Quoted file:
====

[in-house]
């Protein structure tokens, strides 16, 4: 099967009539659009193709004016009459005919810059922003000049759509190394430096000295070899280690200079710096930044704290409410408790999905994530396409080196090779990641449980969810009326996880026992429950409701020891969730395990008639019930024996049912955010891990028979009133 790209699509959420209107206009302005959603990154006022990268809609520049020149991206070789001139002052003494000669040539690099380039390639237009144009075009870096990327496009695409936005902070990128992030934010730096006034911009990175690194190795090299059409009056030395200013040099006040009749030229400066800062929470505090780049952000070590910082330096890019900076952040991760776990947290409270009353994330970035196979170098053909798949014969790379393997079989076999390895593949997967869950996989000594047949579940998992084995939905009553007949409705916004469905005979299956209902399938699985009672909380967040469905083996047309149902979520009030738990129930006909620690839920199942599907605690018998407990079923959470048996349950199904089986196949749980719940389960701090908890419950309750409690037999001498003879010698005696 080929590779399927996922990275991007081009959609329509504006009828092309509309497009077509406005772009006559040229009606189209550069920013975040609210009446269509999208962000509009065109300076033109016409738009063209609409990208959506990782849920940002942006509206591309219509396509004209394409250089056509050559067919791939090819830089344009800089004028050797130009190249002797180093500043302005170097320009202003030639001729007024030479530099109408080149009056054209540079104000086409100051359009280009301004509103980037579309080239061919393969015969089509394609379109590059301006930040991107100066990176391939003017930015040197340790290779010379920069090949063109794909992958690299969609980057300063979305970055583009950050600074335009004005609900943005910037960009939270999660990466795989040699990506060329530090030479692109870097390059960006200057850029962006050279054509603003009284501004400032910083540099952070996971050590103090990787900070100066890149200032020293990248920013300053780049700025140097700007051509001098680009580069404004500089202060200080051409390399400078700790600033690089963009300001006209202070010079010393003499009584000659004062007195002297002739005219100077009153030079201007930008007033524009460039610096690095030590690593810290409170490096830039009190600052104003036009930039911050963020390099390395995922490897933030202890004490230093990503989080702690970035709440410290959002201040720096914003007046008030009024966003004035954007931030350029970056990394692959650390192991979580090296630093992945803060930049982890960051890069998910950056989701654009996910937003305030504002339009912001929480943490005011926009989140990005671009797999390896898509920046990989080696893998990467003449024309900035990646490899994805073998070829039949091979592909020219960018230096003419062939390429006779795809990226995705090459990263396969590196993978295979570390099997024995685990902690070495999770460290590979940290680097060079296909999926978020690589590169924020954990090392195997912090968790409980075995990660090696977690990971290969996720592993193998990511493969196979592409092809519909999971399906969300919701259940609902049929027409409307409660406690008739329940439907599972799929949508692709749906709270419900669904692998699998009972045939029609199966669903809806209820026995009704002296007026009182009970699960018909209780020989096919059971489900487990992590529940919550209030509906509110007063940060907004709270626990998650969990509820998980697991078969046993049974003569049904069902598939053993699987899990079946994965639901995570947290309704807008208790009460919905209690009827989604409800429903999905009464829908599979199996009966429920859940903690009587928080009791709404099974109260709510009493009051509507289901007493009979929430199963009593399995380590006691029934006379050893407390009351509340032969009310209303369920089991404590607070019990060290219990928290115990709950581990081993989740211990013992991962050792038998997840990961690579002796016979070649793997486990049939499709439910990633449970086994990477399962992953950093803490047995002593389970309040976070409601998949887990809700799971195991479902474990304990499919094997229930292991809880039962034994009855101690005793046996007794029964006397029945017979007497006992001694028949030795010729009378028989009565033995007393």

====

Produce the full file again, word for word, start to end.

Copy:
[in-house]
């Protein structure tokens, strides 16, 4: 099967009539659009193709004016009459005919810059922003000049759509190394430096000295070899280690200079710096930044704290409410408790999905994530396409080196090779990641449980969810009326996880026992429950409701020891969730395990008639019930024996049912955010891990028979009133 790209699509959420209107206009302005959603990154006022990268809609520049020149991206070789001139002052003494000669040539690099380039390639237009144009075009870096990327496009695409936005902070990128992030934010730096006034911009990175690194190795090299059409009056030395200013040099006040009749030229400066800062929470505090780049952000070590910082330096890019900076952040991760776990947290409270009353994330970035196979170098053909798949014969790379393997079989076999390895593949997967869950996989000594047949579940998992084995939905009553007949409705916004469905005979299956209902399938699985009672909380967040469905083996047309149902979520009030738990129930006909620690839920199942599907605690018998407990079923959470048996349950199904089986196949749980719940389960701090908890419950309750409690037999001498003879010698005696 080929590779399927996922990275991007081009959609329509504006009828092309509309497009077509406005772009006559040229009606189209550069920013975040609210009446269509999208962000509009065109300076033109016409738009063209609409990208959506990782849920940002942006509206591309219509396509004209394409250089056509050559067919791939090819830089344009800089004028050797130009190249002797180093500043302005170097320009202003030639001729007024030479530099109408080149009056054209540079104000086409100051359009280009301004509103980037579309080239061919393969015969089509394609379109590059301006930040991107100066990176391939003017930015040197340790290779010379920069090949063109794909992958690299969609980057300063979305970055583009950050600074335009004005609900943005910037960009939270999660990466795989040699990506060329530090030479692109870097390059960006200057850029962006050279054509603003009284501004400032910083540099952070996971050590103090990787900070100066890149200032020293990248920013300053780049700025140097700007051509001098680009580069404004500089202060200080051409390399400078700790600033690089963009300001006209202070010079010393003499009584000659004062007195002297002739005219100077009153030079201007930008007033524009460039610096690095030590690593810290409170490096830039009190600052104003036009930039911050963020390099390395995922490897933030202890004490230093990503989080702690970035709440410290959002201040720096914003007046008030009024966003004035954007931030350029970056990394692959650390192991979580090296630093992945803060930049982890960051890069998910950056989701654009996910937003305030504002339009912001929480943490005011926009989140990005671009797999390896898509920046990989080696893998990467003449024309900035990646490899994805073998070829039949091979592909020219960018230096003419062939390429006779795809990226995705090459990263396969590196993978295979570390099997024995685990902690070495999770460290590979940290680097060079296909999926978020690589590169924020954990090392195997912090968790409980075995990660090696977690990971290969996720592993193998990511493969196979592409092809519909999971399906969300919701259940609902049929027409409307409660406690008739329940439907599972799929949508692709749906709270419900669904692998699998009972045939029609199966669903809806209820026995009704002296007026009182009970699960018909209780020989096919059971489900487990992590529940919550209030509906509110007063940060907004709270626990998650969990509820998980697991078969046993049974003569049904069902598939053993699987899990079946994965639901995570947290309704807008208790009460919905209690009827989604409800429903999905009464829908599979199996009966429920859940903690009587928080009791709404099974109260709510009493009051509507289901007493009979929430199963009593399995380590006691029934006379050893407390009351509340032969009310209303369920089991404590607070019990060290219990928290115990709950581990081993989740211990013992991962050792038998997840990961690579002796016979070649793997486990049939499709439910990633449970086994990477399962992953950093803490047995002593389970309040976070409601998949887990809700799971195991479902474990304990499919094997229930292991809880039962034994009855101690005793046996007794029964006397029945017979007497006992001694028949030795010729009378028989009565033995007393």